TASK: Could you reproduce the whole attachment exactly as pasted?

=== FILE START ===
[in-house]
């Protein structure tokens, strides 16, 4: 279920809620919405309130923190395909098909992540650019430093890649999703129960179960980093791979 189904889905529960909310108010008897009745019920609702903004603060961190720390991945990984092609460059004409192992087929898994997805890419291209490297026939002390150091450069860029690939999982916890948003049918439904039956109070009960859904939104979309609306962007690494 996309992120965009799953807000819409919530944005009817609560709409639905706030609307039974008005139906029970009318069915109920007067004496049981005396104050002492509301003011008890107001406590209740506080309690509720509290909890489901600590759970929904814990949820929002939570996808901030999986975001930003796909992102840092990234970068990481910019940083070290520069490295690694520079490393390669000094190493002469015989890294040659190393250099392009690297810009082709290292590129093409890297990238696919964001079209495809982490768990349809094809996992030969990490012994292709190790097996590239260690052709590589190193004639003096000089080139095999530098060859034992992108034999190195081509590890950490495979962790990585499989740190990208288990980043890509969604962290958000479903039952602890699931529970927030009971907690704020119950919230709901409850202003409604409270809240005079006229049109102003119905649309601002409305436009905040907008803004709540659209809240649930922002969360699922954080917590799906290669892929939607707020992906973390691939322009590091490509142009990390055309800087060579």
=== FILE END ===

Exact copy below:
[in-house]
């Protein structure tokens, strides 16, 4: 279920809620919405309130923190395909098909992540650019430093890649999703129960179960980093791979 189904889905529960909310108010008897009745019920609702903004603060961190720390991945990984092609460059004409192992087929898994997805890419291209490297026939002390150091450069860029690939999982916890948003049918439904039956109070009960859904939104979309609306962007690494 996309992120965009799953807000819409919530944005009817609560709409639905706030609307039974008005139906029970009318069915109920007067004496049981005396104050002492509301003011008890107001406590209740506080309690509720509290909890489901600590759970929904814990949820929002939570996808901030999986975001930003796909992102840092990234970068990481910019940083070290520069490295690694520079490393390669000094190493002469015989890294040659190393250099392009690297810009082709290292590129093409890297990238696919964001079209495809982490768990349809094809996992030969990490012994292709190790097996590239260690052709590589190193004639003096000089080139095999530098060859034992992108034999190195081509590890950490495979962790990585499989740190990208288990980043890509969604962290958000479903039952602890699931529970927030009971907690704020119950919230709901409850202003409604409270809240005079006229049109102003119905649309601002409305436009905040907008803004709540659209809240649930922002969360699922954080917590799906290669892929939607707020992906973390691939322009590091490509142009990390055309800087060579």